In Anne Washburn’s eerie Antlia Pneumatica — now at Playwrights Horizons in a typically elegant production by Ken Rus Schmoll — a group of old friends, now in early middle age, reassemble at a remote Texas estate to throw a wake for a deceased member of their circle. It’s a place they used to spend a lot of time when they were younger, wilder, and freer. The family home of sisters Nina (Annie Parisse) and Liz (April Matthis), this pastoral setting offers panoramic views of the night sky and a bottomless swimming hole: competing glimpses of infinity. At first, Washburn seems to set the stage for wistful autumnal reminiscence (her premise uncannily resembles The Big Chill), but she soon lights out for richer and stranger terrain.
In this primal scene, the friends’ minds drift to natural cycles: births, deaths, the inevitable loss of adolescent experience’s rough intensity amid the myopic practicalities of adulthood. Now burdened with children, careers, and marriages, their lives are much more prosaic. Like the patch of semi-starved pecan trees on the estate, poised between water and desert, they’re caught between the lush flourishing of youth and death’s sere blast.
But one time-denying reunion promises to carbonate the atmosphere: Adrian (Rob Campbell), an alluring bad-boy type who disappeared from Nina’s life many years before, has decided to attend the festivities. After a strange arrival — he appears to walk out of the desert — Adrian infiltrates Nina’s dreams. She, and we, begin to lose our footing in reality. Life and death, sleeping and waking, inside and outside: Washburn’s play blends binaries, confusing realms.
Most of the play takes place around a kitchen island: making pie, arguing about recipes, discussing old stories and new concerns. As the play goes on, that little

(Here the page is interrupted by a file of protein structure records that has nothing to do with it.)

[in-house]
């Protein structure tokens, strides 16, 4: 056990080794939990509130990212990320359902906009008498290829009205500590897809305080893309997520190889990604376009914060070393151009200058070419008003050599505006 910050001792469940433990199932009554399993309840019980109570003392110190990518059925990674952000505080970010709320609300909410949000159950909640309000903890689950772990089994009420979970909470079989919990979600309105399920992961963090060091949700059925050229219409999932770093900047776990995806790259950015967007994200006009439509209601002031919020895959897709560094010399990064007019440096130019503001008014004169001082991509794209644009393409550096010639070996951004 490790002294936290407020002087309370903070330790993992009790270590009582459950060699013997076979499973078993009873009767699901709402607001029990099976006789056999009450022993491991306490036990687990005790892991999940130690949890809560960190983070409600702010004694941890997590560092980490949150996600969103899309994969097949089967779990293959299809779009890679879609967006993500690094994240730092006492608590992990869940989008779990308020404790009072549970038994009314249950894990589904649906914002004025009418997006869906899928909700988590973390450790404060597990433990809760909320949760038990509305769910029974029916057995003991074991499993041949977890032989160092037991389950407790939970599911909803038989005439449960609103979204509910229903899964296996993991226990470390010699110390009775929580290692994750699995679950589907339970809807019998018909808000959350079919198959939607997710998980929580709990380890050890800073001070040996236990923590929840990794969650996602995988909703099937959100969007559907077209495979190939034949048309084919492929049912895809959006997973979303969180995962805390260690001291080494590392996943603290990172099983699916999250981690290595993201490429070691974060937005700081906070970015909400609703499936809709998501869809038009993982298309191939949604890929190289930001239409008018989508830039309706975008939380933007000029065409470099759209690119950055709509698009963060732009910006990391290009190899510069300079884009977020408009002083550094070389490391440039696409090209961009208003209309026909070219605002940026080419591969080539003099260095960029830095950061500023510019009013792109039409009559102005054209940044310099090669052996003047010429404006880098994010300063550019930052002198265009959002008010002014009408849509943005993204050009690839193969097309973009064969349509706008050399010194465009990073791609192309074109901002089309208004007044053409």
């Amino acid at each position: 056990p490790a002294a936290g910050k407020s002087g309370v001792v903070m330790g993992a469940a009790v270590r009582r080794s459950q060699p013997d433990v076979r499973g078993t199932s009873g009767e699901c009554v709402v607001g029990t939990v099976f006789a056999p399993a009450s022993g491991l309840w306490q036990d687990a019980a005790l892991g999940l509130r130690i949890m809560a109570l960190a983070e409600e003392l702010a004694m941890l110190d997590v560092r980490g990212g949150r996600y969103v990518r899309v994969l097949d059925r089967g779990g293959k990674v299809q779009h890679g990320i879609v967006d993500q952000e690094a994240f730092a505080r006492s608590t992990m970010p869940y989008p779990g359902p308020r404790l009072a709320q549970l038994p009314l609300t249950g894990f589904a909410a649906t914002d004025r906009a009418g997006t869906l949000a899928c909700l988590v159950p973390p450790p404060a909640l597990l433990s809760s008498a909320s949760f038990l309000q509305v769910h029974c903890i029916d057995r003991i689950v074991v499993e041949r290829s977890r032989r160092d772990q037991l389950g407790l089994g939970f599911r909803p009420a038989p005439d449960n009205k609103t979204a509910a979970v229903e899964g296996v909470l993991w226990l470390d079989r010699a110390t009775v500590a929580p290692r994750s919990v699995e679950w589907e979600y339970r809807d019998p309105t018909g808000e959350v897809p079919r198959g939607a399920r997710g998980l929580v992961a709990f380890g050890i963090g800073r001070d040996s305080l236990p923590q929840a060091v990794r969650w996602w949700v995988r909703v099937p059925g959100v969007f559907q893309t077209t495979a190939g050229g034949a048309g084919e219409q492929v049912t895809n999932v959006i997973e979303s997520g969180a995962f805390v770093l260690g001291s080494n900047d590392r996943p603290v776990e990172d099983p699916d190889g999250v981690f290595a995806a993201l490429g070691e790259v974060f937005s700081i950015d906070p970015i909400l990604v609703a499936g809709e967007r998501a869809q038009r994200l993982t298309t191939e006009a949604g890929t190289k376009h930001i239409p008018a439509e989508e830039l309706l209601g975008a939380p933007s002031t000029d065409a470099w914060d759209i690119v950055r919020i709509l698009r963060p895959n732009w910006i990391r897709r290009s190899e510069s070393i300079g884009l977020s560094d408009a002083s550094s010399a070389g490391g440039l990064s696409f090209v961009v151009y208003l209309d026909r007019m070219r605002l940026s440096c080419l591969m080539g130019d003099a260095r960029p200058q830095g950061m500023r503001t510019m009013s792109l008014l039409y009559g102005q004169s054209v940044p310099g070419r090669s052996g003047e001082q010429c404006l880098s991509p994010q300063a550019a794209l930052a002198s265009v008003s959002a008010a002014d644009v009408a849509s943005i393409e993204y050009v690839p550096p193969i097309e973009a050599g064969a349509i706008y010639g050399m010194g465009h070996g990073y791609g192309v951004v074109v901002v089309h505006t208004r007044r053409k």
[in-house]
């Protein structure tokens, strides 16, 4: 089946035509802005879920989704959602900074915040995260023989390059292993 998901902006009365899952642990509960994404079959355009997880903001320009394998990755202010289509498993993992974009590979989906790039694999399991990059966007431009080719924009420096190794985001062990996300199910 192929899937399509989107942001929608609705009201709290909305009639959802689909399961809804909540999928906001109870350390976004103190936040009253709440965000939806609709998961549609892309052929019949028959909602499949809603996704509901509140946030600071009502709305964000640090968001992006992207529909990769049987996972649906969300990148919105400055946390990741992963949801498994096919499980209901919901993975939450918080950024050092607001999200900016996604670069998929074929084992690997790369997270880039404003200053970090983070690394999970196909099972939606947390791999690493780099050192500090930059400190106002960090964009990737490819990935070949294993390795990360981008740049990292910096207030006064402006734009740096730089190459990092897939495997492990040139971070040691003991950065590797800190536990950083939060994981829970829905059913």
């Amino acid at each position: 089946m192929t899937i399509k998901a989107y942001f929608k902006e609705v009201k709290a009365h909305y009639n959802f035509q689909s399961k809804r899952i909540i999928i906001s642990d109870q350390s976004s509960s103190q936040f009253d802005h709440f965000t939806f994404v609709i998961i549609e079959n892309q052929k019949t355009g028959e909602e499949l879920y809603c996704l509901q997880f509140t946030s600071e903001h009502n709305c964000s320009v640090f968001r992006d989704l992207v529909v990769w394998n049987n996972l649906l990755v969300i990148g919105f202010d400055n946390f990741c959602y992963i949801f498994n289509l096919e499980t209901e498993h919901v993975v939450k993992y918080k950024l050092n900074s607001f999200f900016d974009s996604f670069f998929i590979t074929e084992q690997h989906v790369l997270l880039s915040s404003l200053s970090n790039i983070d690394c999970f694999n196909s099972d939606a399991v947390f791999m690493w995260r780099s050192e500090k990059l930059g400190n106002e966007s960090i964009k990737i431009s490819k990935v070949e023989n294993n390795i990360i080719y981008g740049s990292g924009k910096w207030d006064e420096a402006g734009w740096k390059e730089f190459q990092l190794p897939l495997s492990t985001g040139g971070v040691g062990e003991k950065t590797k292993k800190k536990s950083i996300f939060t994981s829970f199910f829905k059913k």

island, which Rachel Hauck’s set frames with the tangled foliage of pecan trees, and later, with an almost oppressive night sky, becomes an image of the oasis of
human life amid nature’s heedless cycles. Nina’s daughter, heard in voiceover, confronts mortality for the first time when her mother kills an ant. We hear a soaring choir sing a dirge for the fallen bug. When life is always being extinguished around us, Washburn asks, how can we insist on the importance of our own existence?
Amid such looming questions, Schmoll’s production finds grace in the details: Falling pecans thud on the ground, punctuating the play’s concern with mortality as a constant feature of the natural world; steam wafts from morning coffee, reminding us of the consolation in quotidian comforts.
Throughout, cooking serves as a model of human society, transforming nature’s raw material into collective survival. Meanwhile, a recurring piece of old western lore about “bachelors” — feral men who never made peace with that society — hints at
civilization’s opposite, something wild and undomesticated, forever threatening chaos. (Guessing at the surprise twist is part of the pleasure of the play.) We’re left retroactively wondering what was real and what was reverie, as that most basic of natural laws — the hard division between life and death — appears to dissolve.
Washburn takes her title from an obscure constellation, named by an eccentric French scientist, that gathers a bunch of cast-off stars into something vaguely resembling an air pump. It’s a metaphor for the simultaneous arbitrariness and preciousness of friendship, and also for the fragile ways we perishable human beings impose meaning on the world. The stars, radiant and unfeeling, don’t care what we call them.
Directed by Ken Rus Schmoll
416 West 42nd Street